Wills and succession planning specialist Rod Cunich discusses why a will is one of the most important documents you should already have.
Let’s face it, preparing a will may not be the first thing you think about when you get out of bed each day; nor is it something you might feel comfortable discussing at the dinner table. But with almost half of the Australian population without a valid will, trillions of dollars worth of property, homes, shares and other assets are not protected, so it’s important to have an open discussion with your family.
Preparing a will is an integral part of any succession plan as it determines how your assets are to be divided in the event of your death. This may include physical belongings such as cash, clothes, jewellery, cars and the family home, as well as investments such as your superannuation or share portfolio.
However there are many other factors to consider. These may include the protection of inheritances should beneficiaries face a failed marriage, remarriage, bankruptcy, loss of mental incapacity, drug or gambling dependency, spending problems or family disputes. It might also include the minimisation of the tax burden for your beneficiaries once they take ownership of your property as well as deciding on guardians to care for your children if they are still minors when you pass away.
If you don’t have a will, after you die your family must apply to the court to have someone appointed to administer your estate. Your estate will then be distributed using a fixed formula determined by the government without regard for your wishes. In addition to the unnecessary cost and delay of this process, the application of the formula may go against your intentions and has the potential of tearing your family apart.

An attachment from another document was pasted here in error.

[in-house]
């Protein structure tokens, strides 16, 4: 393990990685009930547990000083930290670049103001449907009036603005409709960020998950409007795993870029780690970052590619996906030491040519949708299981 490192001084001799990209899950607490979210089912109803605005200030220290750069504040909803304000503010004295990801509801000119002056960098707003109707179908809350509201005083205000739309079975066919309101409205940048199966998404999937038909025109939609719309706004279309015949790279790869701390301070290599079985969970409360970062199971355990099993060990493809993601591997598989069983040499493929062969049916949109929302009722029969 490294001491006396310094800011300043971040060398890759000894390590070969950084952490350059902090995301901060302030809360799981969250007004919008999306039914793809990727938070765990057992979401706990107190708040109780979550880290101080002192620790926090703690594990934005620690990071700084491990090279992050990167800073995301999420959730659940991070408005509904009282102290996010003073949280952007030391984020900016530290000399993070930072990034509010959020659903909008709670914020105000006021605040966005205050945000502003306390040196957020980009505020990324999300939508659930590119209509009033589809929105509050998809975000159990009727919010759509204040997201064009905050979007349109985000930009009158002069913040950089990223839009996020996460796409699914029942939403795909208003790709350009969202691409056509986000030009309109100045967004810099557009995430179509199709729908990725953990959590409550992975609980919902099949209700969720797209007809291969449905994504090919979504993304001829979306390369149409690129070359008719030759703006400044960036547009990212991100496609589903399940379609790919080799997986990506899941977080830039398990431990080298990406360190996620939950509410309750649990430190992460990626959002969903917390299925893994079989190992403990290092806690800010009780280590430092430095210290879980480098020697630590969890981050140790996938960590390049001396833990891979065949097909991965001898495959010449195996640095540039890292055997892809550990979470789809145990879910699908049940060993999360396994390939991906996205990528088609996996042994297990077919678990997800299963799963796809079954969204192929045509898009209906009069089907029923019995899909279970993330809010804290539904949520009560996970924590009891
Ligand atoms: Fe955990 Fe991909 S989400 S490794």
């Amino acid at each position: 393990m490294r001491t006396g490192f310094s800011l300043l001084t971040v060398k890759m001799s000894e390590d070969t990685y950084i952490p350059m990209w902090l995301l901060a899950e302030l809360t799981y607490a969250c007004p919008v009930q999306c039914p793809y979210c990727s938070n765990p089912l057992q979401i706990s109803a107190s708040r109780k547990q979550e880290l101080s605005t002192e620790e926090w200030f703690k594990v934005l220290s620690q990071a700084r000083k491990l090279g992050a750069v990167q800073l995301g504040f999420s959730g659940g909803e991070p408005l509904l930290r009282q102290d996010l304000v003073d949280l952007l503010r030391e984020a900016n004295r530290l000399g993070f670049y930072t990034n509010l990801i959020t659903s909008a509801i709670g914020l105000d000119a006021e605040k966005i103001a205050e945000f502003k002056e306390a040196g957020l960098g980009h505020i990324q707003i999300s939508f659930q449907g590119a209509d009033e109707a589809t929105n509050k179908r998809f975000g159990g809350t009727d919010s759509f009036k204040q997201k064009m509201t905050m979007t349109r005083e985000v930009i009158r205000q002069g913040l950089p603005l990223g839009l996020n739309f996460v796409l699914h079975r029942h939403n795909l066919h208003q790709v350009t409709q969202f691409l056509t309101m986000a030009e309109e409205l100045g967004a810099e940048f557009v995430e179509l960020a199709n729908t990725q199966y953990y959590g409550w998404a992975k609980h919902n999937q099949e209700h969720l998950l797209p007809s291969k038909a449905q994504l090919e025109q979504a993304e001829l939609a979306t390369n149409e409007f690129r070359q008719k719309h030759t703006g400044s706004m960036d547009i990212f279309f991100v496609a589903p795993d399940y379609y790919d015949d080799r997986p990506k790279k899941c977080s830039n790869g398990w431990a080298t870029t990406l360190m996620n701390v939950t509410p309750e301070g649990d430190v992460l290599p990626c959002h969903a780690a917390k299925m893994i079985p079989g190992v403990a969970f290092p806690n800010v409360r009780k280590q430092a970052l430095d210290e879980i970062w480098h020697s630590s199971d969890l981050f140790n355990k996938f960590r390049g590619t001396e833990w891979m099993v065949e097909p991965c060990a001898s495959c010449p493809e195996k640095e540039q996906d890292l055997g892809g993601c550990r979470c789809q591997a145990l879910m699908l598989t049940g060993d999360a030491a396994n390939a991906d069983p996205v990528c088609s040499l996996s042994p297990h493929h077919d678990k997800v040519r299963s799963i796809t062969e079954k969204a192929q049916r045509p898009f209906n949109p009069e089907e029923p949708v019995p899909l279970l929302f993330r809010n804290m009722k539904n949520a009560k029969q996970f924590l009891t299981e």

Preparing a will is not just about planning for the time you pass, it’s also about the here and now. As part of your succession plan, you should also take into account problems that you or your family may face during your lifetime such as a failed marriage, remarriage, bankruptcy, physical incapacity or loss of mental capacity.
Whether through accident, disease or death, the day will come when you can no longer personally provide for the financial, health and emotional wellbeing of those you love. These issues are too important to leave to chance. Fortunately, you can plan for that time and put authorities and structures in place to help secure their future.